Woodpecker Damage

For those horticulturally inclined, life is never boring. We enjoy the beauty of plants and flowers. We are fascinated and tormented by insects and critters. Often we are intrigued by some horticultural mystery. Last week Barbara brought in pictures of a pine tree riddled with holes. My immediate response was woodpeckers; until in one photo, I saw an unfamiliar series of holes. I sent the photos on to Wendy Hanson, who answers horticulture questions for University of Nevada Cooperative Extension in four counties.

Wendy responded, “Woodpeckers, but they really were going after something in that tree – searching and digging repeatedly!” Woodpeckers include flickers and sapsuckers. Most woodpeckers feed on tree-living or wood-boring insects. Some feed on ground insects such as ants. Sapsuckers feed extensively on tree sap as well as insects and are infamous for drilling holes in parallel rows around a trunk.

Woodpeckers pound on trees, houses, utility poles and other wood and metal objects not always seeking food, but sometimes “drumming” to establish territory and to signal mates. This rapid rhythmic pecking is annoying and can damage houses and structures and, as the photos show, injure trees as well.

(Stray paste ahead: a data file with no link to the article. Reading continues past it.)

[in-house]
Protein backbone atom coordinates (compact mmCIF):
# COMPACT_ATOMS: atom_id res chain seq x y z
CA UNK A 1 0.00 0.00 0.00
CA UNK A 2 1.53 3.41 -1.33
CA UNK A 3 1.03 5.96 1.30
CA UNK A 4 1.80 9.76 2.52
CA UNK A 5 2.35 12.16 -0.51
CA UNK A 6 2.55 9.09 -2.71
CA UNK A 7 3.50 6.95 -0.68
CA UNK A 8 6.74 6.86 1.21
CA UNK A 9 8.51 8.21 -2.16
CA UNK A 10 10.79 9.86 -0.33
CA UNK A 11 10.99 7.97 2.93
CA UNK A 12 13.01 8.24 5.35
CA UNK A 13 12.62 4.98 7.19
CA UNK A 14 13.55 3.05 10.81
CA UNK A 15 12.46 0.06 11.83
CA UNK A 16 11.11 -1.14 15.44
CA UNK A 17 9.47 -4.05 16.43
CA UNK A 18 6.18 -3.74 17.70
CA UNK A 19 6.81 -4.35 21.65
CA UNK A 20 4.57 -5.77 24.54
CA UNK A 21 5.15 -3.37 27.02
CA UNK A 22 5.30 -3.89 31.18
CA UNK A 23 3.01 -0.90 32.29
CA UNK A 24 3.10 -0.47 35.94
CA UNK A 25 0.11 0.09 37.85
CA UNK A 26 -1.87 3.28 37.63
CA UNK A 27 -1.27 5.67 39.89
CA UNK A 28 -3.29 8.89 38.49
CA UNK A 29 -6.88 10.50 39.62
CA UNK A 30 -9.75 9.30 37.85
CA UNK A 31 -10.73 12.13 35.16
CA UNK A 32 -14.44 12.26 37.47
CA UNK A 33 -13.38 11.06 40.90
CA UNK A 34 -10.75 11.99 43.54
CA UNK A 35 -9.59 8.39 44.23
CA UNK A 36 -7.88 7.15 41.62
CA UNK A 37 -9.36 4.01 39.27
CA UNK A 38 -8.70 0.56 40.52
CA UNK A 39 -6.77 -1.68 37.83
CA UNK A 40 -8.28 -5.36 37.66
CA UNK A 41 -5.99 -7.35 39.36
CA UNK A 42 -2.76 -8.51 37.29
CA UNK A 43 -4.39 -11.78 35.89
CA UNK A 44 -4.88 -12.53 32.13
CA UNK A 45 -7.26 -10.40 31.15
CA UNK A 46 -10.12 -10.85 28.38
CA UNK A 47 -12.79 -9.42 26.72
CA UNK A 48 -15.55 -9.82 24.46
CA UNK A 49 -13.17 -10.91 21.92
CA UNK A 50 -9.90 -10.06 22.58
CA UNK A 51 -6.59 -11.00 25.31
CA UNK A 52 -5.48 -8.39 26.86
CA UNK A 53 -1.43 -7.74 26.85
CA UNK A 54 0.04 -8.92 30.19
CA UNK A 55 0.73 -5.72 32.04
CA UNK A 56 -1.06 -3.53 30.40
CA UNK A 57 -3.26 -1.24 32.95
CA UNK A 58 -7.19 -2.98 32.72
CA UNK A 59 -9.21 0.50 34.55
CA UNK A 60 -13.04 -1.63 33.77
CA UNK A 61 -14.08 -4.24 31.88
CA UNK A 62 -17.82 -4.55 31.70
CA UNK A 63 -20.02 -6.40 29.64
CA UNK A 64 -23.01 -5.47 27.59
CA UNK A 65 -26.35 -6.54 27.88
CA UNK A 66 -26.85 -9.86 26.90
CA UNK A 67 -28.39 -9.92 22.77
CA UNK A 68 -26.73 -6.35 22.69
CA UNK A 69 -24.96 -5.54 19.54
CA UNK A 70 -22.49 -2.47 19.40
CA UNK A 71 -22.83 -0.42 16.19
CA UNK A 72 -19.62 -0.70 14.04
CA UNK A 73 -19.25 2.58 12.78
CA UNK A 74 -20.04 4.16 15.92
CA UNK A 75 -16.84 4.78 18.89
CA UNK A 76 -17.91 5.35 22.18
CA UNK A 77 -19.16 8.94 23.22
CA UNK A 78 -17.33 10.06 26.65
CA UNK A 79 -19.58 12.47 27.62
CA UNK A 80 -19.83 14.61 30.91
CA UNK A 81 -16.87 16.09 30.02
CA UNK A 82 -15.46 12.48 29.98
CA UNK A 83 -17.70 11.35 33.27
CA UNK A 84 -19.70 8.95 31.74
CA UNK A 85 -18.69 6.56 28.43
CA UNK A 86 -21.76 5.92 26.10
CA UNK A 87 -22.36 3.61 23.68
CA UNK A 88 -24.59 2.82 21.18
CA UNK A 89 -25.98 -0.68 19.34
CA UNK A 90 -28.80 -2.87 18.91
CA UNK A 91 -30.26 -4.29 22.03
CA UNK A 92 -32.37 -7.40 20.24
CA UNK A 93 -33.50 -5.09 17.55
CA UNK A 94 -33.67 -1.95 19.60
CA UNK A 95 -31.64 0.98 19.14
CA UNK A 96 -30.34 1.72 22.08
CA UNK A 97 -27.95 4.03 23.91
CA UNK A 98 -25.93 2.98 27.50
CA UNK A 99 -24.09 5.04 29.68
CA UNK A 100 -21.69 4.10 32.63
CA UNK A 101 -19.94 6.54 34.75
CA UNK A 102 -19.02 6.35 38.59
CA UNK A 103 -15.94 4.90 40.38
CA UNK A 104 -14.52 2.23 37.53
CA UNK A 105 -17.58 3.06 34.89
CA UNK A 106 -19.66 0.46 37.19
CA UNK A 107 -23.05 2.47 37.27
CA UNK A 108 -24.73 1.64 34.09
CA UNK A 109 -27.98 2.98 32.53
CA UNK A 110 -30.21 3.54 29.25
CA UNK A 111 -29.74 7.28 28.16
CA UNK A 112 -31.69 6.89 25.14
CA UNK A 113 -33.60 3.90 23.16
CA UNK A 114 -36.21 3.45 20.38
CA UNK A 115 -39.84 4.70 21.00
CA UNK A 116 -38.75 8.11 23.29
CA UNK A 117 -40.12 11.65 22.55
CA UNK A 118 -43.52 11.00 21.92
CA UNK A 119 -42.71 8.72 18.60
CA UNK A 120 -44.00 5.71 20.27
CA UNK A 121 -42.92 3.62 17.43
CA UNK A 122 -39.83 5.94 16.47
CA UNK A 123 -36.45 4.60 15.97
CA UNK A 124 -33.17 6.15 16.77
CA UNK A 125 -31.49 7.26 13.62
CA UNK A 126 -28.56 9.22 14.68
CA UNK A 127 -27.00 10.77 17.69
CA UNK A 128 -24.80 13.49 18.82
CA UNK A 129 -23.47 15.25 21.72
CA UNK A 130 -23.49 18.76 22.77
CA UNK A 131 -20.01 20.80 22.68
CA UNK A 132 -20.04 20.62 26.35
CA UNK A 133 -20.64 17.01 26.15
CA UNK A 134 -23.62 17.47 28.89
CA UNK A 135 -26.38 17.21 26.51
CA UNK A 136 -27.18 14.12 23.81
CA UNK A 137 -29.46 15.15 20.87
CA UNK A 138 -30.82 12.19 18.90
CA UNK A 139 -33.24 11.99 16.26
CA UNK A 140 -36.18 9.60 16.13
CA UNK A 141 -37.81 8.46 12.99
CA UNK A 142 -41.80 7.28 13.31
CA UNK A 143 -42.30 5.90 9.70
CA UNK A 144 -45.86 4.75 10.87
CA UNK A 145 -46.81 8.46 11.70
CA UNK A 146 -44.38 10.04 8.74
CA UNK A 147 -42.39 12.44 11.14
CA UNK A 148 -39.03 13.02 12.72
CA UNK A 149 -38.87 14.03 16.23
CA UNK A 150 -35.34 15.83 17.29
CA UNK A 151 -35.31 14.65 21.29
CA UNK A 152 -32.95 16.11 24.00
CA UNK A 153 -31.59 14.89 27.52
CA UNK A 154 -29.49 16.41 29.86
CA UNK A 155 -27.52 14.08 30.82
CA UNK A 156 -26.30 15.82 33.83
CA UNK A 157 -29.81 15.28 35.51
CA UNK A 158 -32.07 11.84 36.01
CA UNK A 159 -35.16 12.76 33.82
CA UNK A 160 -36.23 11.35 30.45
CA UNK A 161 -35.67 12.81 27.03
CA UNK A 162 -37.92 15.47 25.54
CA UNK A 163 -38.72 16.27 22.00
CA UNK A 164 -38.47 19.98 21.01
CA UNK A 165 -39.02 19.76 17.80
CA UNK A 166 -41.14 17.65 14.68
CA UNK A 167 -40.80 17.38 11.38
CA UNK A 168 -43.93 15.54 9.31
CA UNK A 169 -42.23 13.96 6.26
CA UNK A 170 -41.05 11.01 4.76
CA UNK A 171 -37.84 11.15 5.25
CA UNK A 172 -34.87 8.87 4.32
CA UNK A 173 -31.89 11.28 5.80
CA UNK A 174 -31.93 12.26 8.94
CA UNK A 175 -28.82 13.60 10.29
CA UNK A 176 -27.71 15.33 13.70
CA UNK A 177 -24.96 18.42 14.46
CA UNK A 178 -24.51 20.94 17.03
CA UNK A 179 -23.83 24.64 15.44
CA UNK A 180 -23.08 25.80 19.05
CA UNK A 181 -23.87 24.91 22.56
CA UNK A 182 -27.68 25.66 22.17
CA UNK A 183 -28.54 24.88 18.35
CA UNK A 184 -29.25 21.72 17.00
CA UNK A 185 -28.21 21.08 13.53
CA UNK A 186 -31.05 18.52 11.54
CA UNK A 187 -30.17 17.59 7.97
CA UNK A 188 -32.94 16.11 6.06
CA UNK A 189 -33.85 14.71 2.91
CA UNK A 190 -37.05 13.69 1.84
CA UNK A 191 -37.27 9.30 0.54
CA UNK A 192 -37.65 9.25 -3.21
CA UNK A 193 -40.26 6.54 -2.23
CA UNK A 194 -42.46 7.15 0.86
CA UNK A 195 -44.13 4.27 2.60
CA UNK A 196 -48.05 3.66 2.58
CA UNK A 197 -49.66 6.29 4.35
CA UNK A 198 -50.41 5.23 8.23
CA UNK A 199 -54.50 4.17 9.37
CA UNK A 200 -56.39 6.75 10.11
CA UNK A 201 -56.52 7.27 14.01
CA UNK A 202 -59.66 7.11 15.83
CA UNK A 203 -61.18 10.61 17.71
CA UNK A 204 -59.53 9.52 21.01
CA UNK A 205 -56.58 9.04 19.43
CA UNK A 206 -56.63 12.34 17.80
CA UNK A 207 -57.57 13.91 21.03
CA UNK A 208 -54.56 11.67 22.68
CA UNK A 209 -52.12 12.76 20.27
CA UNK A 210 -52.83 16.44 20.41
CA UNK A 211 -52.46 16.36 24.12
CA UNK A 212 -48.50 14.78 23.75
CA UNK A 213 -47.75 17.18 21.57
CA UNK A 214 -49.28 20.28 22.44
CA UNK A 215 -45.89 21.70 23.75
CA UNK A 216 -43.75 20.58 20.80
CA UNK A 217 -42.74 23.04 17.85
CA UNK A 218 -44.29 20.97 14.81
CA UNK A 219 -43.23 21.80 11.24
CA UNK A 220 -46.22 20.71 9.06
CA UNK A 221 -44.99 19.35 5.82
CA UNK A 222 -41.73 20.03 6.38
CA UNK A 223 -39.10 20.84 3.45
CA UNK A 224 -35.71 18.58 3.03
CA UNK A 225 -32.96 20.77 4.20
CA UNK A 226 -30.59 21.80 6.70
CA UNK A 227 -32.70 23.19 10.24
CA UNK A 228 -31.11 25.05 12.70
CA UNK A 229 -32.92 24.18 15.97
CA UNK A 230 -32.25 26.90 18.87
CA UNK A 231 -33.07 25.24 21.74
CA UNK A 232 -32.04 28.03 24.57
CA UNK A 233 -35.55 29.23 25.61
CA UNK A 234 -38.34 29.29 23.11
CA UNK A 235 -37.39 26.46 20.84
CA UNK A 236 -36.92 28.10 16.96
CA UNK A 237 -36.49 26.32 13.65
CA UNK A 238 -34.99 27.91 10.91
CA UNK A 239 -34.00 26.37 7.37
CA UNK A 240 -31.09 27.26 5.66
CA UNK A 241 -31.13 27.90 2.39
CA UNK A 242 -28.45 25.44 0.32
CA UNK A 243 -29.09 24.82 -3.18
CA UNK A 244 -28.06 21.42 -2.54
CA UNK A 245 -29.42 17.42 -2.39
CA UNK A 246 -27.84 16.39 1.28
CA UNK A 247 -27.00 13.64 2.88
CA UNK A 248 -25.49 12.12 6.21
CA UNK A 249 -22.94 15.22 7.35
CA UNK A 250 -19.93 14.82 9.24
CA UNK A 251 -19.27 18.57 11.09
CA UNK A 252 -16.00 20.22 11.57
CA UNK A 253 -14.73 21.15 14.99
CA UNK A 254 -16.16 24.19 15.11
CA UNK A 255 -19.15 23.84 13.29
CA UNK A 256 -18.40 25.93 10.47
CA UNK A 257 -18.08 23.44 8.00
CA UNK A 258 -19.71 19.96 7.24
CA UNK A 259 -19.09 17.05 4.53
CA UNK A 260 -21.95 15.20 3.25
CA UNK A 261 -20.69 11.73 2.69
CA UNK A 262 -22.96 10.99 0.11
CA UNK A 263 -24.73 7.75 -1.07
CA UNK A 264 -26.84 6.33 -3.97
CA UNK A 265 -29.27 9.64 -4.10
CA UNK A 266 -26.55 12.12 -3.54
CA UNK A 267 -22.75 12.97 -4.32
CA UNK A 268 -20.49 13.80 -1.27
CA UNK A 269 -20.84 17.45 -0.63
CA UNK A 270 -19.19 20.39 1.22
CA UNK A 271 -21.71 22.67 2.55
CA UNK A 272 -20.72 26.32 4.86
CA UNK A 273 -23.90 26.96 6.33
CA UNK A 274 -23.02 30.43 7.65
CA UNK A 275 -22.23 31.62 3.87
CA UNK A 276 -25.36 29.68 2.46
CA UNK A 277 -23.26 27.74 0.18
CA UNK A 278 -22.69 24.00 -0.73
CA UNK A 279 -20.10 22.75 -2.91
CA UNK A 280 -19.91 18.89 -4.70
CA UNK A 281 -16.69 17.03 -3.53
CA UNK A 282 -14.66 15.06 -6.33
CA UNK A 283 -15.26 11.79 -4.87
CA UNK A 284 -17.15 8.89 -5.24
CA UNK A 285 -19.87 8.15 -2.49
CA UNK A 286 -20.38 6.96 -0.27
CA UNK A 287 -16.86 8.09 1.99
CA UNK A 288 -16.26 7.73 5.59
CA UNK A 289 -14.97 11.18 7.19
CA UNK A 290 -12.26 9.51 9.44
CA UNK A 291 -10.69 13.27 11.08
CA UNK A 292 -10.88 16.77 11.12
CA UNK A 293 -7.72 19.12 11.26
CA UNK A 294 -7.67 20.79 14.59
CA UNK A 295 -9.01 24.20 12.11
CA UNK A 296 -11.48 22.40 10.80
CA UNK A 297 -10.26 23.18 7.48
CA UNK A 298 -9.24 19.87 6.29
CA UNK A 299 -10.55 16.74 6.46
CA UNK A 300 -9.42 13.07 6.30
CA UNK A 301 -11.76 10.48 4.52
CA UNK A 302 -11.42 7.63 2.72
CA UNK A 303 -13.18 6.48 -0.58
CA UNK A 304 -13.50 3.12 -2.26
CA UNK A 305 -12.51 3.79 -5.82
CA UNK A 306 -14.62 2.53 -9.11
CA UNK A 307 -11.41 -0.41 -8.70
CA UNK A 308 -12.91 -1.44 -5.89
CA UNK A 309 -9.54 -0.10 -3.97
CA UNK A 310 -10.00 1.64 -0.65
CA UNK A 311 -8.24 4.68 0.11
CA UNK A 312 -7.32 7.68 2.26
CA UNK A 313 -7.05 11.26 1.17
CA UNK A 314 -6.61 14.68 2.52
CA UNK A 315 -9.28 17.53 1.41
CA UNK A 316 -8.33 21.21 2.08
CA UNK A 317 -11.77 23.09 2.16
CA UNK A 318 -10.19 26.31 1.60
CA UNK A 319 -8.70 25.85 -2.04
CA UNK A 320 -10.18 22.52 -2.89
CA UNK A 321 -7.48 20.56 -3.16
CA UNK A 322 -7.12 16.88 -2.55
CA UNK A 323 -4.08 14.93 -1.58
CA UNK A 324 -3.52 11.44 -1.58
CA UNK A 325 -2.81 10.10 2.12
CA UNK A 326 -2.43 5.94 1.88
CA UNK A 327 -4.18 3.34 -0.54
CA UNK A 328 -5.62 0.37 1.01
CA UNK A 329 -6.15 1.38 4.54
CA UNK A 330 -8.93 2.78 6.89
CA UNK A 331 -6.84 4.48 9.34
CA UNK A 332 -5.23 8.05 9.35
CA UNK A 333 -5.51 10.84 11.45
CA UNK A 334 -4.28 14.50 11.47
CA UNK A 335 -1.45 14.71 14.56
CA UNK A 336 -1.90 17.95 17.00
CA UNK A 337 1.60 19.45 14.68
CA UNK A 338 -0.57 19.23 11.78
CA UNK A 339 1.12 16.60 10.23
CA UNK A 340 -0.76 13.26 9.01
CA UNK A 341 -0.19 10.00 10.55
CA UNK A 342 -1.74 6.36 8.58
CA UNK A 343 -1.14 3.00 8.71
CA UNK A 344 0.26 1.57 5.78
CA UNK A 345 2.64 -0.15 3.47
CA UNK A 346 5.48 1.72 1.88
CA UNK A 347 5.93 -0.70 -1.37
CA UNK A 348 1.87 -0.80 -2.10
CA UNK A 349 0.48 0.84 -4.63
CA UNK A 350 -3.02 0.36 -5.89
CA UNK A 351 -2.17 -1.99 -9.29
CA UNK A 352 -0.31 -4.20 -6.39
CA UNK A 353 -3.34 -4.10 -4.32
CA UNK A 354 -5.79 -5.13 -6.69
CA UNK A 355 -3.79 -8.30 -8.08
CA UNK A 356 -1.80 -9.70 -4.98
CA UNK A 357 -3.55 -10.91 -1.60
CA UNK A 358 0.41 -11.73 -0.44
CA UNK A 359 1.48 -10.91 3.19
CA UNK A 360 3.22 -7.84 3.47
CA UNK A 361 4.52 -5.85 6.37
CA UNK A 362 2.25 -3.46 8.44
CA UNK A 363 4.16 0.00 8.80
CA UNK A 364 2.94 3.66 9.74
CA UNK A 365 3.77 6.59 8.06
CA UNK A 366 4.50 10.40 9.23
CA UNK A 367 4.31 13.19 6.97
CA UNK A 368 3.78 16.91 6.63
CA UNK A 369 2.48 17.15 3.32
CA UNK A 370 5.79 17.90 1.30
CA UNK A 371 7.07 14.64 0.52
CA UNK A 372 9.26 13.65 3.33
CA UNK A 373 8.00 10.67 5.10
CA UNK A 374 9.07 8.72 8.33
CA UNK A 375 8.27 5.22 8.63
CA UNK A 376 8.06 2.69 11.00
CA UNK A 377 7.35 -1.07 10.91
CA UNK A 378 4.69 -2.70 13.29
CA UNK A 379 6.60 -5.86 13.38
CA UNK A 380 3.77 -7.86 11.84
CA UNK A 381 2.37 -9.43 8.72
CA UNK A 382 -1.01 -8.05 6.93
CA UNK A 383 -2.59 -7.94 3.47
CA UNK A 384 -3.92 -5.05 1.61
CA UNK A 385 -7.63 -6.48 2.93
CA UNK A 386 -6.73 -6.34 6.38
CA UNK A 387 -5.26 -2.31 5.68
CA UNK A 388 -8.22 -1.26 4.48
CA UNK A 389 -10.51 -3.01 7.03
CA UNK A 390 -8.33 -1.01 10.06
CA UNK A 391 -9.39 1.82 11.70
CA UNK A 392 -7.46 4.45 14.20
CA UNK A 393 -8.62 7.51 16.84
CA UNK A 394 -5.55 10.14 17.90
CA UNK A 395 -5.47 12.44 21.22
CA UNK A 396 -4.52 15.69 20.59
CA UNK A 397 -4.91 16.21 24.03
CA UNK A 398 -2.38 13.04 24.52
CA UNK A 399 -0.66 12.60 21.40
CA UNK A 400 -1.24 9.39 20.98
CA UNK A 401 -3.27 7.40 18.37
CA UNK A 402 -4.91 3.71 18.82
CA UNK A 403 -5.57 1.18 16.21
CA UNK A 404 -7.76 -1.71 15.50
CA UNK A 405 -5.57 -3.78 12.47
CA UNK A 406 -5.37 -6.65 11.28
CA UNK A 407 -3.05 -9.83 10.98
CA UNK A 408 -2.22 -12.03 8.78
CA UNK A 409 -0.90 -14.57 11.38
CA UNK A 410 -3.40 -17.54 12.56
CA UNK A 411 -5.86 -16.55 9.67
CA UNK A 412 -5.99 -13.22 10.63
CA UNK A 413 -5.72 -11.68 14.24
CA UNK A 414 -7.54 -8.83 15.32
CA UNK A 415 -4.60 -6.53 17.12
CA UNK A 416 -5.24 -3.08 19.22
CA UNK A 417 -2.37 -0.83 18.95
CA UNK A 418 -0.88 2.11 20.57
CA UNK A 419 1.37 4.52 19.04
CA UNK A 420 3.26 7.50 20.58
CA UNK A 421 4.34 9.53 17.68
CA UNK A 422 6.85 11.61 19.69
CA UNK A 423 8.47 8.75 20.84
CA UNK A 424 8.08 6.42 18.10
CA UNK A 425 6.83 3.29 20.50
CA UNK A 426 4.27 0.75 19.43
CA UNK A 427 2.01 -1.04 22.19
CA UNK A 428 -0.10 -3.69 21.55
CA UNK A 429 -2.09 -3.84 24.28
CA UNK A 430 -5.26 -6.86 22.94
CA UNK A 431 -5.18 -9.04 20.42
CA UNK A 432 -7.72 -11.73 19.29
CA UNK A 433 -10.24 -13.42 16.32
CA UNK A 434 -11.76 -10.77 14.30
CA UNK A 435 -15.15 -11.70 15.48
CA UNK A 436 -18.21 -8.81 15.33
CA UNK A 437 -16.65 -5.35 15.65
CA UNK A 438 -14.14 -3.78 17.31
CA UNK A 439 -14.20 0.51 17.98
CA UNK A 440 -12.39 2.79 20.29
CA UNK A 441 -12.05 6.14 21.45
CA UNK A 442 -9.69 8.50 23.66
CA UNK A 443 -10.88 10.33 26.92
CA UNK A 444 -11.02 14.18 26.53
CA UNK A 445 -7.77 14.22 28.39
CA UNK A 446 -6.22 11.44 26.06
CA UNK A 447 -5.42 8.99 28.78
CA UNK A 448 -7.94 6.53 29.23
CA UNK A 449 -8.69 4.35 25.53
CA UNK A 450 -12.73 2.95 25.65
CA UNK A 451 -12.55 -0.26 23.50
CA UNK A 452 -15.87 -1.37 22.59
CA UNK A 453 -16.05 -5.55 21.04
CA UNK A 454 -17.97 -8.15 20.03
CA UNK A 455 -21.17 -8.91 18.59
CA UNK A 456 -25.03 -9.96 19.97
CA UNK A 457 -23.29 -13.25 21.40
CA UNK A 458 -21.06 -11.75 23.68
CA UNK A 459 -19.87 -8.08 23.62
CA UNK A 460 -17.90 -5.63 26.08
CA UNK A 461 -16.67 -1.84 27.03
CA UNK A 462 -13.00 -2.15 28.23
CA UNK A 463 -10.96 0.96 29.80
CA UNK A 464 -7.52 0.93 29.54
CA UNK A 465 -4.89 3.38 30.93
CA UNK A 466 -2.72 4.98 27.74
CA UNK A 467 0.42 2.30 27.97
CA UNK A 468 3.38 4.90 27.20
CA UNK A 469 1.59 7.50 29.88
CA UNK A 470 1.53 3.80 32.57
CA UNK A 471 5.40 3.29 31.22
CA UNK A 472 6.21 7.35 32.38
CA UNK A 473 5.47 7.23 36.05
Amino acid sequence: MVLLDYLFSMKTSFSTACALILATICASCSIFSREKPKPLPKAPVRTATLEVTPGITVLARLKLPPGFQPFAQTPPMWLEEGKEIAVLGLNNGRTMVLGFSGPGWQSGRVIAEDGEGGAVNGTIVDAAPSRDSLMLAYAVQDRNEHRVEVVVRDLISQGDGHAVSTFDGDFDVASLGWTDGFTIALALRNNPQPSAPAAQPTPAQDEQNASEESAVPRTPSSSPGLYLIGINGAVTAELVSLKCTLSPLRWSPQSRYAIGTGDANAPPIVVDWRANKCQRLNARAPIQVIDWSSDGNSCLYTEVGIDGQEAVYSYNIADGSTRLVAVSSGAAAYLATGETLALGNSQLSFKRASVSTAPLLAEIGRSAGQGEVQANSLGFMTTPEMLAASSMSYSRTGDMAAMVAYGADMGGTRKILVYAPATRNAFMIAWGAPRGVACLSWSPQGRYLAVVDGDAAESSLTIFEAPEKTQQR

The reason the holes were so large in the second photo was probably due to repeated pecking in search of food, although limb growth can also expand the holes. In some instances, the holes can girdle the tree or a limb and kill the tree. In forested areas, this damage can attract more insects, including borers, and sometimes porcupines and squirrels.

Woodpeckers are protected by the Federal Migratory Bird Treaty Act and shouldn’t be killed. Excluding them with netting or metal barriers is one method of control. Don’t bother with stationary model hawks, owls or snakes. Large rubber balloons with owl-like eyes painted on might frighten the birds away. Pinwheels that move in the wind can deter woodpeckers. Some success has been achieved with hanging round magnifying type mirrors in the drumming area. Loud noises, if repeated whenever the bird first comes into the area, can harass the bird away. All these remedies have to be used as soon as the bird comes into the territory, before territories are well established. Certain sticky substances such as Tanglefoot ®, 4-the-Birds ® or Roost-No-More ®, placed where the sapsuckers are working, discourage the birds without entrapping them. These products may discolor painted, stained or natural surfaces and may run in hot weather causing ugly streaks.

For detailed information on managing woodpeckers email skellyj@unce.unr.edu or call 887-2252.